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Every so often a video of Milton Friedman on the Phil Donahue Show goes viral. In it, the late Friedman reminds Donahue that even though “greed” has been abolished in the Soviet Union, it hasn’t disappeared. The desire for better things is a human condition that no economic policy, including communism, can eradicate.

Friedman’s argument came to mind while reading the excellent Bret Stephens’s case for Donald Trump in the New York Times. To be clear, Stephens loathes Trump and has “consistently opposed him.” At the same time, he writes that “You can’t defeat an opponent if you refuse to understand what makes him formidable,” which explains his efforts to make a case for Trump to a Times readership that largely shares Stephens’s viewpoint about Trump.

My view is that Stephens’s case isn’t terribly compelling. He leads with immigration. Oddly, he has long agreed with Trump about building a wall. He writes that “Many of Trump’s opponents refuse to see virtually unchecked migration as a problem for the West at all. Some of them see it as an opportunity to demonstrate their humanitarianism. Others look at it as an inexhaustible source of cheap labor.” Stephens misses here.

For one, it’s surely not lost on him that the minute the tired and hungry arrive in the United States, their value as workers soars simply because their productivity does. Labor prices aren’t a supply/demand concept as Stephens’s case imagines, rather they’re a consequence of investment. The productivity (and subsequently, pay) of the able and not-so-able-bodied skyrockets upon arrival here simply because in a relative, but also very real sense, there’s enormous investment behind most every job opening here. Think machinery, computers, and other forms of automation that lift human effort. Immigrants risk it all to get to the United States because they know they can fix the grinding poverty that instigated their migration. The cheap labor argument is economically empty, and it is first and foremost because migrants aren’t coming here to provide cheap labor.

It’s just a reminder that immigration is a market phenomenon, and easily the purest market phenomenon on earth. Which explains the Friedman anecdote that leads this write-up. The Soviet leadership naively felt it could stamp out greed or the desire for something better with collectivism, but it did no such thing. Applied to immigration, economic growth in the U.S. is massive. There’s your immigration story. So long as the U.S. economy booms, people not from the U.S. will do all they can to get here. The pay is good, and its gets better and better.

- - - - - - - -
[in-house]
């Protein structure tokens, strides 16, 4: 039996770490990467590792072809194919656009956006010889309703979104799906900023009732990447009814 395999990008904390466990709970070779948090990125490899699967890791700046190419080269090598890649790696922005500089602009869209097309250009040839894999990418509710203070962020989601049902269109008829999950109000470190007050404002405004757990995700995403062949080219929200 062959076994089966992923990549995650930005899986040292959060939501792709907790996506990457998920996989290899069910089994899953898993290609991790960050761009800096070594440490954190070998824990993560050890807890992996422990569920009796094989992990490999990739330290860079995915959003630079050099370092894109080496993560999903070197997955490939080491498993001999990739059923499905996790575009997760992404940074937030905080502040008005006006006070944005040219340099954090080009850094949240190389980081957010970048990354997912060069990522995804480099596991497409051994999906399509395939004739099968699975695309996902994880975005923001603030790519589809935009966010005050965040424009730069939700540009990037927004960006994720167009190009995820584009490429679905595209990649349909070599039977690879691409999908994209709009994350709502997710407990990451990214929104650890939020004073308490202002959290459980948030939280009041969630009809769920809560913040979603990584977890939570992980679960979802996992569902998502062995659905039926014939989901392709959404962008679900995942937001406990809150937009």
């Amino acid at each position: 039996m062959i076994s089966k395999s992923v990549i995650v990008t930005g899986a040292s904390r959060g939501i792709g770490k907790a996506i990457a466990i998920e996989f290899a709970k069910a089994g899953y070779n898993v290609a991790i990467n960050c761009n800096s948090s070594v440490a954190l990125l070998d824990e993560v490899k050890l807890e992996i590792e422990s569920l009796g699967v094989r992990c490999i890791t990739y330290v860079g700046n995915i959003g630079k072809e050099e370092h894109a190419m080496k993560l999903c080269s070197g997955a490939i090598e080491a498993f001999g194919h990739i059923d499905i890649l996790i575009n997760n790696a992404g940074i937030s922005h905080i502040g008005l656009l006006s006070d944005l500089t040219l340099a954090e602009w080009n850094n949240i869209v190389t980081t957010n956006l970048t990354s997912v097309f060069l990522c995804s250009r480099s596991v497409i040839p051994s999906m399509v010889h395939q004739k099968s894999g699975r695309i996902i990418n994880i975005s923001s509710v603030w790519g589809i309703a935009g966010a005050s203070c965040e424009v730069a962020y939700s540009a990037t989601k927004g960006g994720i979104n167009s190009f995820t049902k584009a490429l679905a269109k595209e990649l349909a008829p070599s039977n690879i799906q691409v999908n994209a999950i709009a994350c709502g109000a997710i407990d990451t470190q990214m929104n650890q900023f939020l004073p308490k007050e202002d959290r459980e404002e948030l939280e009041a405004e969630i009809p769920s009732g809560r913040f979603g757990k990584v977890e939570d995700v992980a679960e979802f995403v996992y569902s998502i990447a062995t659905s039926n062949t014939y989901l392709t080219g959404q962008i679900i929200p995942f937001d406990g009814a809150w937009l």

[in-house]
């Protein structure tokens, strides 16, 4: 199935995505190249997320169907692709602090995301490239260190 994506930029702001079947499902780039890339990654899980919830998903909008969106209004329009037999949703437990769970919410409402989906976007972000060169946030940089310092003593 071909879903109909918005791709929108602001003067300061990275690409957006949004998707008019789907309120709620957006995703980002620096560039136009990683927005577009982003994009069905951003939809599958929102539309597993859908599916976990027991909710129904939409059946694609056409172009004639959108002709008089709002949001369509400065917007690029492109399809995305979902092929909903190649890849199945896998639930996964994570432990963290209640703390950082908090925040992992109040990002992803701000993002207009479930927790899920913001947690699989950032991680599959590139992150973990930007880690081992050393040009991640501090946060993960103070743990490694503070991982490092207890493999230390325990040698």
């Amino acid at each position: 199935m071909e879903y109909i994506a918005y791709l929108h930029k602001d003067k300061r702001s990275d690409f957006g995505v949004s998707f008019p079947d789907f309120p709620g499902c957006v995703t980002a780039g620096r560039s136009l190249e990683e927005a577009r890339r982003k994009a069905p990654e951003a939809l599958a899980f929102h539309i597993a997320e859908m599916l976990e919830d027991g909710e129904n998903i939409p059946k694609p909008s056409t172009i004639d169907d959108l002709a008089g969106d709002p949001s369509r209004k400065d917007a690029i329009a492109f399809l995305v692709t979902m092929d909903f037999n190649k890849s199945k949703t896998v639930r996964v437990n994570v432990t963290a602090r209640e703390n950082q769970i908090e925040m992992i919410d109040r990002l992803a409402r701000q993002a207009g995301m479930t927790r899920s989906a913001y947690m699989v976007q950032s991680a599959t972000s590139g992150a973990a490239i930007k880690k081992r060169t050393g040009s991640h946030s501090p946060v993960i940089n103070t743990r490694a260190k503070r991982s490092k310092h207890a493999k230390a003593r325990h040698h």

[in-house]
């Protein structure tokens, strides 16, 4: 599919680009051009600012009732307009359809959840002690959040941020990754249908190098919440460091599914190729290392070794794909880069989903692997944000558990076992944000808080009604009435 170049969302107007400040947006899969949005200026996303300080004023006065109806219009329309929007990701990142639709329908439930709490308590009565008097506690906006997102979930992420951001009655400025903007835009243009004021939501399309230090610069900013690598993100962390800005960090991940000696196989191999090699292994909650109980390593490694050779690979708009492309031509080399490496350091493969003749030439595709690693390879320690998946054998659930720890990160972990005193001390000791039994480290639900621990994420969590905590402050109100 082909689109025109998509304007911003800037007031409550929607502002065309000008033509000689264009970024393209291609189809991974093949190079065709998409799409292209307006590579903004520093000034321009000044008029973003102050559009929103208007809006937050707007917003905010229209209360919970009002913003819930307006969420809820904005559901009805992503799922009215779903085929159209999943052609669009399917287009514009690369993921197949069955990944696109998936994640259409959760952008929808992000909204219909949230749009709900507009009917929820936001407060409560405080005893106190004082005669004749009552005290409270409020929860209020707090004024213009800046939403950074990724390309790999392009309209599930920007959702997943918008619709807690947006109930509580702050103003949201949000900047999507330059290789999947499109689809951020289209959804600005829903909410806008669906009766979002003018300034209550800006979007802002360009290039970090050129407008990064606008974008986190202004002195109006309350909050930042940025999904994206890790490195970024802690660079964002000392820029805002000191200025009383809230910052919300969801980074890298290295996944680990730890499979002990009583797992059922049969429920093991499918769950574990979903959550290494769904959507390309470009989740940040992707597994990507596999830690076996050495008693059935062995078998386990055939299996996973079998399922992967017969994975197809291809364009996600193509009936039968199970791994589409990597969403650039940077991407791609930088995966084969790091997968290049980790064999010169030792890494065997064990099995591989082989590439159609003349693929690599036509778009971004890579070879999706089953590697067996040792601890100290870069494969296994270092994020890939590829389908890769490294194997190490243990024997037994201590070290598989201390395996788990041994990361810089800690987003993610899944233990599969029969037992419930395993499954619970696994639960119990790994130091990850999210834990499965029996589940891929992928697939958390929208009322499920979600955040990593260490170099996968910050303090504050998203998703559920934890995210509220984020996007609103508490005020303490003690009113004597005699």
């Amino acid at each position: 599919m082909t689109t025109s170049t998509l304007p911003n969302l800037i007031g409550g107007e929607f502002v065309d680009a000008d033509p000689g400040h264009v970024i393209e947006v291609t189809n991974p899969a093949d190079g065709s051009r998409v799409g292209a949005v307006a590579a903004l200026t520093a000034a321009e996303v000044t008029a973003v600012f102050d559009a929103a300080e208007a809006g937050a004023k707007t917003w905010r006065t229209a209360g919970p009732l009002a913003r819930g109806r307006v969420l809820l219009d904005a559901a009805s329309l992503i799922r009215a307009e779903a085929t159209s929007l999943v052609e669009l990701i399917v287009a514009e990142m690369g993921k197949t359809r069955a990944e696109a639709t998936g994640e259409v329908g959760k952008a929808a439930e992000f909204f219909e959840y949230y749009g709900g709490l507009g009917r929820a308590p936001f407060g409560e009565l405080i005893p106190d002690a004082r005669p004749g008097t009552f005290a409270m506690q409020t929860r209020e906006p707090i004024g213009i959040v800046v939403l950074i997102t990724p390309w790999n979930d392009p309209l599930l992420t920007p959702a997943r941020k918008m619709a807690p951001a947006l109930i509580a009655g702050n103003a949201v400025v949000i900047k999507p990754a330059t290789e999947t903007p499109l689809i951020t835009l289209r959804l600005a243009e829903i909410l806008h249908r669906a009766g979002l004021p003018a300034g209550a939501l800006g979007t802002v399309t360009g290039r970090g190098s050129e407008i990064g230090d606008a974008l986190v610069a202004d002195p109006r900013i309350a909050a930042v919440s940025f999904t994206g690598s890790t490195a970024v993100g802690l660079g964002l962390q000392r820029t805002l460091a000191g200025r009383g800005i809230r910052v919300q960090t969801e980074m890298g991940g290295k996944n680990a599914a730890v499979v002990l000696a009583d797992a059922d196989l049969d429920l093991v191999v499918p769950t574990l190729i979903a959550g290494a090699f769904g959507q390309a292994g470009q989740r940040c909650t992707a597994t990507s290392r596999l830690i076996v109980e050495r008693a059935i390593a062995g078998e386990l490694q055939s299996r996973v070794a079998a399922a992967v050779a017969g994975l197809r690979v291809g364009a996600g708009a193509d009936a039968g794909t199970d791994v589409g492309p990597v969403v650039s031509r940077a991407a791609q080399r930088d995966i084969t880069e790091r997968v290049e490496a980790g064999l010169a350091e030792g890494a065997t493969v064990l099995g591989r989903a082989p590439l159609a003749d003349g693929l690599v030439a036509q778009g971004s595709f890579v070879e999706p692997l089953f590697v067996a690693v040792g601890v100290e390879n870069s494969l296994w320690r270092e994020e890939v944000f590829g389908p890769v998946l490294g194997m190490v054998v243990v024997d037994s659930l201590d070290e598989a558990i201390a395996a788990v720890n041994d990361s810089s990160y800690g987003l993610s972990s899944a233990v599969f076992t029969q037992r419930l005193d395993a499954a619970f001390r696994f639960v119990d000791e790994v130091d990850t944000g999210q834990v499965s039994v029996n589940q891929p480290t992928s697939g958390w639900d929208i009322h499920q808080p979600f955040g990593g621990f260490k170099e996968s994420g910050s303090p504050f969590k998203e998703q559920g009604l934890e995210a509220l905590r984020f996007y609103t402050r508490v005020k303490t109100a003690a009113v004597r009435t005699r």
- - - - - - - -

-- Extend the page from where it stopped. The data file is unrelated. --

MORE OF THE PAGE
Stephens asserts that “A national culture is sustained by common memories, ideals, laws and a language — which newcomers should honor, adopt and learn as a requirement of entry.” It all sounds nice, but is utterly meaningless so long as the U.S. economy booms. All sorts of laws can be passed, walls can be built, but humans figure out a way to find the growth. Stephens’s analysis imagines that legislation and policy can overcome the desire for something better, but it can’t. Which means we can either secure the border by legalizing the flow of willing workers to all points in the U.S. where they’re needed (watch as they don’t bring wives, sons, daughters, uncles, aunts, and grandparents if so), or crush the economy to restrain the desire of migrants to get here. About the latter, Trump did just that when he subsidized national lockdowns that he aggressively supported with a $3 trillion spending bill back in 2020. With tens of millions of Americans either out of work or unable to go to work, the borders emptied.